Parque Natural da Serra da Estrela – Spain & Portgual Tour 2009

We left Fatima after one night and headed up the IP2/A23 motorway towards the Parque Natural da Serra da Estrela – home to Portugal’s highest mountain. As lovers of mountain scenery, we had high hopes for this part of the trip.

Driving into the Serra da Estrela Natural Park
Driving into the Serra da Estrela Natural Park

We weren’t disappointed. These are proper mountains – granted not on the scale of the Alps or Pyrenees, but proper mountains all the same. As we headed into the park, it became instantly apparent we were entering a mountainous area. The roads started to show the wear and tear that can only be caused by regular snowfall and ice and there were several sets of roadworks taking advantage of the late spring weather to work their way upwards. The people started dressing as if the weather might turn bad at any point. The communities became smaller, more insular and less bothered about outward appearances. A new breed of tourist shop also emerged – selling hams, cheeses, fleecy products like slippers and traditionally-made woollen garments.

Heading upwards into the mountains - traffic was minimal
Heading upwards into the mountains - traffic was minimal

Our route took us along the N339 up to the Torre – at 1,993m, the highest point in Portugal. Along the way, the views got steadily better and despite the relatively modest altitudes, there was snow, rocky peaks, alpine meadows and stunning, deep blue lakes and reservoirs. Here are a few pictures:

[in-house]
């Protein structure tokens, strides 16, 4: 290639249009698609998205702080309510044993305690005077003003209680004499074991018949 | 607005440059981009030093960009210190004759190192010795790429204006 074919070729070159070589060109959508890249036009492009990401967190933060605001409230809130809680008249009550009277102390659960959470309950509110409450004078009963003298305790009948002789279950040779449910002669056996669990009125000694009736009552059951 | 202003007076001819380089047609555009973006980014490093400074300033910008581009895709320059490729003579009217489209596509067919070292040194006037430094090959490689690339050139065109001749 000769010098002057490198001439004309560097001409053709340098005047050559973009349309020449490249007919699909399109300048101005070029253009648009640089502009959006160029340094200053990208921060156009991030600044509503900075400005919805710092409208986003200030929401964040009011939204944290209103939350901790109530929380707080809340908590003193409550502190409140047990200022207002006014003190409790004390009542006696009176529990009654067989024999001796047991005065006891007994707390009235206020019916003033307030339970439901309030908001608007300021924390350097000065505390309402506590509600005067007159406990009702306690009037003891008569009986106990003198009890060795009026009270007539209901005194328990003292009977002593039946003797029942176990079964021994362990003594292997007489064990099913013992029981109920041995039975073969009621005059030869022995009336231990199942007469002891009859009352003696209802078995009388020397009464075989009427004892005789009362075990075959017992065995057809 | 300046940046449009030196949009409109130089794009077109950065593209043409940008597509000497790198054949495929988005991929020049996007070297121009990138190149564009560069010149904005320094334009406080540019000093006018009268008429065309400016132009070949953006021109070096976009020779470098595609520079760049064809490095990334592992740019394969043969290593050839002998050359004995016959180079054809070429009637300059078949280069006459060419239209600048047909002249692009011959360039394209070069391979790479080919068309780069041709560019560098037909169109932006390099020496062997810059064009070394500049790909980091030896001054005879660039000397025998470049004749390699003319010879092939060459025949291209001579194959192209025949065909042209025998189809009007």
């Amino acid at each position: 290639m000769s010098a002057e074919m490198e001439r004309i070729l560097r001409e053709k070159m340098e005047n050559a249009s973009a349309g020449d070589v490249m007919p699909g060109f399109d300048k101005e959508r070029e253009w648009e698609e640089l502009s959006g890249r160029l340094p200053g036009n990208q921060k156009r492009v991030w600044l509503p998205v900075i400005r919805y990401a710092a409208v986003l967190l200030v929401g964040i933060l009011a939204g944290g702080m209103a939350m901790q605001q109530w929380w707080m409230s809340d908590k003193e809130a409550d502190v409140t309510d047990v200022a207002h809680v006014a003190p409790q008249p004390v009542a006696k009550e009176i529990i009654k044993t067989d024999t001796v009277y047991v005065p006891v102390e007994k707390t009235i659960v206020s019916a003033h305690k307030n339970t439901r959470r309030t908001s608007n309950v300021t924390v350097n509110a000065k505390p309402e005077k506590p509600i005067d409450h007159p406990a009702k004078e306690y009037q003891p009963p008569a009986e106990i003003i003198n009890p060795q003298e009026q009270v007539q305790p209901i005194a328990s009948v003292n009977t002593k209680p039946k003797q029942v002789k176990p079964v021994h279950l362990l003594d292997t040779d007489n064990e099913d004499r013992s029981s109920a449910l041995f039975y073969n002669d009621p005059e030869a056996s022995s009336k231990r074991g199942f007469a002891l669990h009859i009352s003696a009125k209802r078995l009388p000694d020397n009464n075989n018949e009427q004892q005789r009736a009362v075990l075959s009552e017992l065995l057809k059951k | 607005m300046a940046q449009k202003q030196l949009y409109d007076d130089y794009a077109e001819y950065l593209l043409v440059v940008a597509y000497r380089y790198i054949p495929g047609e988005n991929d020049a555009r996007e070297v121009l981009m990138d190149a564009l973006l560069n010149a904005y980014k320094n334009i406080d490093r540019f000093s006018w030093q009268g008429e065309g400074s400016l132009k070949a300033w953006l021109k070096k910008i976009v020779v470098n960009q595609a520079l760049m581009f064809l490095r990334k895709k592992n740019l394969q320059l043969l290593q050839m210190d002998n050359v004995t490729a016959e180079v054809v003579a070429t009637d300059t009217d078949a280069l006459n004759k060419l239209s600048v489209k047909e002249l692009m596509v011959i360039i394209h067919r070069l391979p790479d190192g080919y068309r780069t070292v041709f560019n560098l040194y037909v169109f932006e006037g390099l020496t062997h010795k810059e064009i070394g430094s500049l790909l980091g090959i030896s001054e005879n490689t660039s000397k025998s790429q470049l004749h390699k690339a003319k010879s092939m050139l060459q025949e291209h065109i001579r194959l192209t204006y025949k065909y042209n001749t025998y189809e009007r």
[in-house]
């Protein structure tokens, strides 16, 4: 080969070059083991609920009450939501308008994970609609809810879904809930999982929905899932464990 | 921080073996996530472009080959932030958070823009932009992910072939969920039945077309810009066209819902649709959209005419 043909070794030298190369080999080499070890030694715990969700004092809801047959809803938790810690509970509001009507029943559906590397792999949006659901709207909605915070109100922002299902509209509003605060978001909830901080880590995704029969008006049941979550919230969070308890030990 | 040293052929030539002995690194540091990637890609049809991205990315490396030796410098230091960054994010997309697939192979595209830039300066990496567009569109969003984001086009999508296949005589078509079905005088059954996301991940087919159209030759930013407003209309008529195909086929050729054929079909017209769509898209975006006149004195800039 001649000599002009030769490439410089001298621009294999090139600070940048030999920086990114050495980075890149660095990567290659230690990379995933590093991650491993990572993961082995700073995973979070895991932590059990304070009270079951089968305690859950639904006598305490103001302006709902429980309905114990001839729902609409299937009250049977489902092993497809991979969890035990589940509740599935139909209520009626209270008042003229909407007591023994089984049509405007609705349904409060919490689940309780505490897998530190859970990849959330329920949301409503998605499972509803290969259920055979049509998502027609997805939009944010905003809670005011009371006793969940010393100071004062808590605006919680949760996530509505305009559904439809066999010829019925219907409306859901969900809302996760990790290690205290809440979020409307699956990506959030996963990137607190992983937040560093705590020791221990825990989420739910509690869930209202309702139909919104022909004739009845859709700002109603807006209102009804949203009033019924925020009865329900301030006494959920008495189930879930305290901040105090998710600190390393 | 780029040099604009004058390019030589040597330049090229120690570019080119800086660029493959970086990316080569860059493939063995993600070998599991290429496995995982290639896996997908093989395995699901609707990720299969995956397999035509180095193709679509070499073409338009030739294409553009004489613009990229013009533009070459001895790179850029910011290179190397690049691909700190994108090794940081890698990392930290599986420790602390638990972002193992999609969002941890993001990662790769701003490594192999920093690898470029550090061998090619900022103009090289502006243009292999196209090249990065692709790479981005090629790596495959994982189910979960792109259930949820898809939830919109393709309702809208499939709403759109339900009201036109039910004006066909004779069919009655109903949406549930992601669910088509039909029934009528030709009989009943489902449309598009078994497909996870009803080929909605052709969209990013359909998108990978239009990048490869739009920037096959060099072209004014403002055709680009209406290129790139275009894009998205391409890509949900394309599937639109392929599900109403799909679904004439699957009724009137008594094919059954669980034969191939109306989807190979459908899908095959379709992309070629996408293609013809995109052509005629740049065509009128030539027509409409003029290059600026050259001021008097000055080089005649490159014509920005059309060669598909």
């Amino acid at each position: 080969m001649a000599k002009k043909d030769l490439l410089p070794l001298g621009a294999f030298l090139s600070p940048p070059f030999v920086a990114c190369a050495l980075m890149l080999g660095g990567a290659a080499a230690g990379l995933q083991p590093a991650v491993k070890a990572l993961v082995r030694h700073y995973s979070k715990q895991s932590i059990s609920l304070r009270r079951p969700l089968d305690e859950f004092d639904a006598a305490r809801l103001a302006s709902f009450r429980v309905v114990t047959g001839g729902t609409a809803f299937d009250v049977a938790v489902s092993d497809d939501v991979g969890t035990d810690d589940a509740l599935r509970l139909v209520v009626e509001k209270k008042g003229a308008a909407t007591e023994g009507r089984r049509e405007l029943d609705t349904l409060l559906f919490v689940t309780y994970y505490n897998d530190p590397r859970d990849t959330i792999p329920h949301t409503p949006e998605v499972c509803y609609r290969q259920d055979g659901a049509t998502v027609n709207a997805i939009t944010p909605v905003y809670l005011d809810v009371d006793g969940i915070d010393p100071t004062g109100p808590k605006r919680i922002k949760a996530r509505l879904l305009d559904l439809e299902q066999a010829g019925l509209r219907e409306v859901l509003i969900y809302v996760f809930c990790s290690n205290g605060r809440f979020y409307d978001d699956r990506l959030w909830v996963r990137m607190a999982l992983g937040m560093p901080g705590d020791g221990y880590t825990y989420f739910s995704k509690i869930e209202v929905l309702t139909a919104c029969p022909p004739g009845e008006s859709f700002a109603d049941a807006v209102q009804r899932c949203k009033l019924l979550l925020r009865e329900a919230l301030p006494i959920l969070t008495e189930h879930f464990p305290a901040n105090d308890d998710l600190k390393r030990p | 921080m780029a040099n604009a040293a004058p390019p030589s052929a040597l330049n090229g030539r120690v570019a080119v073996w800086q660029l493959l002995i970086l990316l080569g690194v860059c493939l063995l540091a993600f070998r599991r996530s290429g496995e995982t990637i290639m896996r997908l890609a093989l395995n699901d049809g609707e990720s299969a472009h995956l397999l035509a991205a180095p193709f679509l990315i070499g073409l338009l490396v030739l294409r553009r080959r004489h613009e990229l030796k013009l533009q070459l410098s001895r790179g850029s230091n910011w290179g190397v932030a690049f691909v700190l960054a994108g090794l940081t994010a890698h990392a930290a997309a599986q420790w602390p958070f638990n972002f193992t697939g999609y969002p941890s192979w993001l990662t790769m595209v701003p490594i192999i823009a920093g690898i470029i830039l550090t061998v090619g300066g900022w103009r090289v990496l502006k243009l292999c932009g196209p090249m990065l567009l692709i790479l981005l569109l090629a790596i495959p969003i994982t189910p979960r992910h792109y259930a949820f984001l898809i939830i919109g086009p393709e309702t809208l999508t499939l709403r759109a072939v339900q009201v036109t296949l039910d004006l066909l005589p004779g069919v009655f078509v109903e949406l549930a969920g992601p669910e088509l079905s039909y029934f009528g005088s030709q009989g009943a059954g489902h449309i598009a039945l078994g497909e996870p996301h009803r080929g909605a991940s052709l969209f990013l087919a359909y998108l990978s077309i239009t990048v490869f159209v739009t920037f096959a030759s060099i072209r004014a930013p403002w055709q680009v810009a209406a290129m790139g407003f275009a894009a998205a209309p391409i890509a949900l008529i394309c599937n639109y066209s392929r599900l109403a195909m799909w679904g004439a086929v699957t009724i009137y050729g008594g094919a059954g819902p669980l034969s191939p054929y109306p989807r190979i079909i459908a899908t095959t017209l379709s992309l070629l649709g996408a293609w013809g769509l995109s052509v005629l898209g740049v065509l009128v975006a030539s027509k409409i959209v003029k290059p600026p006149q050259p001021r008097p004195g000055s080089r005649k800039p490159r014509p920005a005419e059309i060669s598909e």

In winter, this would all be snow - in fact, the Serra da Estrela range does have a ski run
In winter, this would all be snow - in fact, the Serra da Estrela range does have a ski run
Cold, blue and high - true mountain lakes!
Cold, blue and high - true mountain lakes!
Some of the lakes in the Estrelas were man made, like this one
Some of the lakes in the Estrelas were man made, like this one
Some were entirely natural...
Some were entirely natural...
Traditional hams and cheeses for sale
Traditional hams and cheeses for sale
The Torre - the highest point in Portugal - is marked by a shopping complex and this slightly decrepit observatory
The Torre - the highest point in Portugal - is marked by a shopping complex and this slightly decrepit transmitter tower. There's also a ski run in winter.
Still plenty of snow in early May
Still plenty of snow in early May

Overnight stops and camping are often prohibited within Portugal’s natural parks and so it was here – at least above 1,200m. In any event, it looked like it might get quite cold at night so we descended until we had left the park and got closer to sea level before we found a quiet lay-by to park in for the night.

Anyone seeking to do some walking in the park will find a wide range of choice – from short loops to serious hiking. The largest town in the park and the best place to start walking from is Manteigas – the main park office is here and there are several campsites and hotels in the area.

Distance driven: 145 miles

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